There will soon be a rise in the prices of alcoholic beverages and tobacco as the federal government announced new excise duty for the products with effect from Monday, June 4, 2018.
This was disclosed Sunday by the Minister of Finance, Mrs Kemi Adeosun, who stated that the new excise duty rates were spread over a three-year period from 2018 to 2020 in order to moderate the impact on prices of the products.
There will however be no increase in excise duty of other locally excisable products, even as manufacturers have been granted a grace period of 90 days ahead of the commencement of the new excise duty regime.
Mrs Adeosun stated that the upward review was to achieve a dual benefit of raising the Government’s fiscal revenues and reducing the health hazards associated with tobacco-related diseases and alcohol abuse.
According to her, the decision was reached after an all-inclusive stakeholder engagements by the Tariff Technical Committee of the Federal Ministry of Finance with key industry stakeholders.
She said, “The Tariff Technical Committee (TCC) recommended the slight adjustment in the excise duty charges after cautious considerations of the Government’s Fiscal Policy Measures for 2018 and the reports of the World Bank and the International Monetary Fund Technical Assistance Mission on Nigeria’s Fiscal Policy.
“The effect of the excise duty rates adjustment on trade and investment was also assessed by the Federal Ministry of Trade and Investment and it adopted the recommendations of the TTC.
“Furthermore, peer country comparisons were also carried out showing Nigeria as being behind the curve in the review of excise duty rates on alcoholic beverages and tobacco.”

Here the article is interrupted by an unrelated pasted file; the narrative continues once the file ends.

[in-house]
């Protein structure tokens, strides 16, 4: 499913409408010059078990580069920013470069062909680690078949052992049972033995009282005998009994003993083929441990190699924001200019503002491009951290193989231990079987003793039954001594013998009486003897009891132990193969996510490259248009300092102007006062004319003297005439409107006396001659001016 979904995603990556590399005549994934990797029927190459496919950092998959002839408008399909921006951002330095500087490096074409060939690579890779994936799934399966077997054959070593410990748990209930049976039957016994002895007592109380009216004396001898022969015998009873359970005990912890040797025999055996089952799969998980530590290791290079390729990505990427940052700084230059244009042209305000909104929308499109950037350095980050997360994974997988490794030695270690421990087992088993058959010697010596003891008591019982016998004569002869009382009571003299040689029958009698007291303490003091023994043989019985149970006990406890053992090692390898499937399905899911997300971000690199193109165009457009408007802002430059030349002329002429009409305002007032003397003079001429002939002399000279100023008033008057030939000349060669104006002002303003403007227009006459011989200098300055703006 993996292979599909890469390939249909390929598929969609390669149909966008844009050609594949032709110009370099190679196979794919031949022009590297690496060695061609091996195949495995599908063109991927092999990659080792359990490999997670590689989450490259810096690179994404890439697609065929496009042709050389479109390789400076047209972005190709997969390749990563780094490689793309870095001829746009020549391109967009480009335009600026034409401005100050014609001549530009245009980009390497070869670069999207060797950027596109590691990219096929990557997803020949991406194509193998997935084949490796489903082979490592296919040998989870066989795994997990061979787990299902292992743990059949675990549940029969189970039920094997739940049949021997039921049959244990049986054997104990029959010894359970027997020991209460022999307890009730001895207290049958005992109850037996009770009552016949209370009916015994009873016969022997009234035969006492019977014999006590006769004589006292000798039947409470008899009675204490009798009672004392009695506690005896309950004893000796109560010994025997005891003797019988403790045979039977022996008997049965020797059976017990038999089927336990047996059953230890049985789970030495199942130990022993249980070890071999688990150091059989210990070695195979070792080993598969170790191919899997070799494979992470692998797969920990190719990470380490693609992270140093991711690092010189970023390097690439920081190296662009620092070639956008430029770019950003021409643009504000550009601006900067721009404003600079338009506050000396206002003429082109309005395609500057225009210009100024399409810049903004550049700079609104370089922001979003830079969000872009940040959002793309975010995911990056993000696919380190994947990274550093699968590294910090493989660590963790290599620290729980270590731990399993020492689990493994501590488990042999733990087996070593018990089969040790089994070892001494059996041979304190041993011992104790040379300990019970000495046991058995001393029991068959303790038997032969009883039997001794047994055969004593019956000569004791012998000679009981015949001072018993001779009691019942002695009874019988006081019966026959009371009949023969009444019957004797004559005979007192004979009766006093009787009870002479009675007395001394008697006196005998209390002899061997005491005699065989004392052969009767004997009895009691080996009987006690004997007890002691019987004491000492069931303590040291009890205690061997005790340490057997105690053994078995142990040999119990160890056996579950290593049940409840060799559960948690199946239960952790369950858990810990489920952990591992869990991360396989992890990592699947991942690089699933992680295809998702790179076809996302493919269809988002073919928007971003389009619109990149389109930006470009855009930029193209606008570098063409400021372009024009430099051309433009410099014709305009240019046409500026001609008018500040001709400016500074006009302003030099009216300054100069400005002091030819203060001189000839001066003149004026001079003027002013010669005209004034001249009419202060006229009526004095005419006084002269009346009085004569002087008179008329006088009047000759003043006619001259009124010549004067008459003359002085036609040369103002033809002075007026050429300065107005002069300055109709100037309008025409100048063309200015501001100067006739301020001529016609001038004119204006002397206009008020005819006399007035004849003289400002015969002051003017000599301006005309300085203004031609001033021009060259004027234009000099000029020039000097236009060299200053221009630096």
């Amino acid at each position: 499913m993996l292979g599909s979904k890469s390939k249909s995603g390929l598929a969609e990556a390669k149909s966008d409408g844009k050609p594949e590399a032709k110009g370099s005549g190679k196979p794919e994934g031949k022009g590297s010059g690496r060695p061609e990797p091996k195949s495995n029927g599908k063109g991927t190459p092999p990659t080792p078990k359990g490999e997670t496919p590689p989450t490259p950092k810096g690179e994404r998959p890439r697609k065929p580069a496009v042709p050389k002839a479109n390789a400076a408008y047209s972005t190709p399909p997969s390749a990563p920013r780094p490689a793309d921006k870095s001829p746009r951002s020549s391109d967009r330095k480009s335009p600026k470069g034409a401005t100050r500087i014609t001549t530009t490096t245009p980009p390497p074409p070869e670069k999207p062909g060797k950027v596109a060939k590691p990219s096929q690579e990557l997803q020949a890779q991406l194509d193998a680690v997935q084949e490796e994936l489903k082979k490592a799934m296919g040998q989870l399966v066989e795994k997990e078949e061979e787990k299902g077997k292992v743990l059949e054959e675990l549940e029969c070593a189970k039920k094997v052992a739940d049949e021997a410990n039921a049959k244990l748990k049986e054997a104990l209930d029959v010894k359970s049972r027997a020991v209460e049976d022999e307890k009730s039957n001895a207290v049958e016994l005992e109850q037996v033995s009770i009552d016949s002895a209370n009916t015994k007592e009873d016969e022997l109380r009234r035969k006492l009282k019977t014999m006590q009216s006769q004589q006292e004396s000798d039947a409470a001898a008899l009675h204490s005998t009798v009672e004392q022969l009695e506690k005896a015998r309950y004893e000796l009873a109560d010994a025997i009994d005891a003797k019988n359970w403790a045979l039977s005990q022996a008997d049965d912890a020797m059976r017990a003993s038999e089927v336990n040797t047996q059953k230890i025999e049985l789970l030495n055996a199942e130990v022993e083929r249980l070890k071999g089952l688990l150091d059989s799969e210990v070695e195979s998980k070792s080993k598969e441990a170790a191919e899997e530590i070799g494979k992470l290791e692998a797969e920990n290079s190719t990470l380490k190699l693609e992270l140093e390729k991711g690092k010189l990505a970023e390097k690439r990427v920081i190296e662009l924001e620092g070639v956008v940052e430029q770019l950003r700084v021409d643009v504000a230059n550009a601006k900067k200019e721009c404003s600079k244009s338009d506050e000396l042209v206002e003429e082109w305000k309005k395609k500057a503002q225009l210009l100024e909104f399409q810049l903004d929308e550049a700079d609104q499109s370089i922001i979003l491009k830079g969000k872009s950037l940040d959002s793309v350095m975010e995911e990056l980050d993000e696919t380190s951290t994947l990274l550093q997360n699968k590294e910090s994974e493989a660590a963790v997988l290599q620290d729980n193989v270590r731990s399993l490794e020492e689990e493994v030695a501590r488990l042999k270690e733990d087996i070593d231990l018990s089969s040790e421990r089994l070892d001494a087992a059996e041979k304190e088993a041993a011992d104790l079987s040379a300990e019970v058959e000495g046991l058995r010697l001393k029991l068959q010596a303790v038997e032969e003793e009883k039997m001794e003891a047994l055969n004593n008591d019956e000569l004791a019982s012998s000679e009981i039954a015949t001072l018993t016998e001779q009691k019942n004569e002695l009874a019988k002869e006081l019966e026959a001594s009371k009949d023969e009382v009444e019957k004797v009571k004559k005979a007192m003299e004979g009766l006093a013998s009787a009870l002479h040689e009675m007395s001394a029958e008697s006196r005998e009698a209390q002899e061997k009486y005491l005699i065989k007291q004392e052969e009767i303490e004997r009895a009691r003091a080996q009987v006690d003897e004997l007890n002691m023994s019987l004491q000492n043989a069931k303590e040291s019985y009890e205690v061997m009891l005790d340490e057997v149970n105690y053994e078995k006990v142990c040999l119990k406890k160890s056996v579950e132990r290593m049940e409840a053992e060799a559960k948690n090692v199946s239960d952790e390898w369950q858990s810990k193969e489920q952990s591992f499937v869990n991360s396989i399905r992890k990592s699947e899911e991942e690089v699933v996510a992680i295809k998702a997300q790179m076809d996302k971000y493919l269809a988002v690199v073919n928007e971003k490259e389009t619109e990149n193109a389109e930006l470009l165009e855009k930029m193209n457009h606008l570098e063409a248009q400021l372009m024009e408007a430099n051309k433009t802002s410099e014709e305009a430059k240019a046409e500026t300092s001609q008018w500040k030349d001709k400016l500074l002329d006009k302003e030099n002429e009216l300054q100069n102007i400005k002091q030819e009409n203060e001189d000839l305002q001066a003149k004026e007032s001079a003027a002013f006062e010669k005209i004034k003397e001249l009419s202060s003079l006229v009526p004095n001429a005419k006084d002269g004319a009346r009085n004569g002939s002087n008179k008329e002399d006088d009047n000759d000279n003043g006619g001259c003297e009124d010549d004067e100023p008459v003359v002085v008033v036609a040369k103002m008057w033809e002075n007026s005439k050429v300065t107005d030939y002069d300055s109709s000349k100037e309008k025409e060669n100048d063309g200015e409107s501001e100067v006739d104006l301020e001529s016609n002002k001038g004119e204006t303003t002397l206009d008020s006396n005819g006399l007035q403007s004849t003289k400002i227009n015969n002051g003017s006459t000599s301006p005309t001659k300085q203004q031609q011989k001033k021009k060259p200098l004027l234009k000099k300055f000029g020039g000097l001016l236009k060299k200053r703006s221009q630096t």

Under the newly approved excise duty rates for tobacco in addition to the 20 per cent ad-valorem rate, each stick of cigarette will attract a N1 specific rate per stick (N20 per pack of 20 sticks) in 2018, N2 specific rate per stick (N40 per pack of 20 sticks) in 2019 and N2.90k specific rate per stick (N58 per pack of 20 sticks) in 2020.
The Minister explained that Nigeria’s cumulative specific excise duty rate for tobacco was 23.2 per cent of the price of the most sold brand, as against 38.14 per cent in Algeria, 36.52 per cent in South Africa and 30 per cent in Gambia.
The new specific excise duty rate for alcoholic beverages cuts across Beer & Stout, Wines and Spirits for the three years 2018 to 2020.
Under the new regime, Beer & Stout would attract N0.30k per centiliter (Cl) in 2018 and N0.35k per Cl each in 2019 and 2020.
Wines would attract N1.25k per Cl in 2018 and N1.50k per Cl each in 2019 and 2020, while N1.50k per Cl was approved for Spirits in 2018, N1.75k per Cl in 2019 and N2.00k per Cl in 2020.
The Minister added that the new excise duty regimes are in line with the Economic Community of West African States (ECOWAS) directive on the harmonisation of member-states’ legislations on excise duties.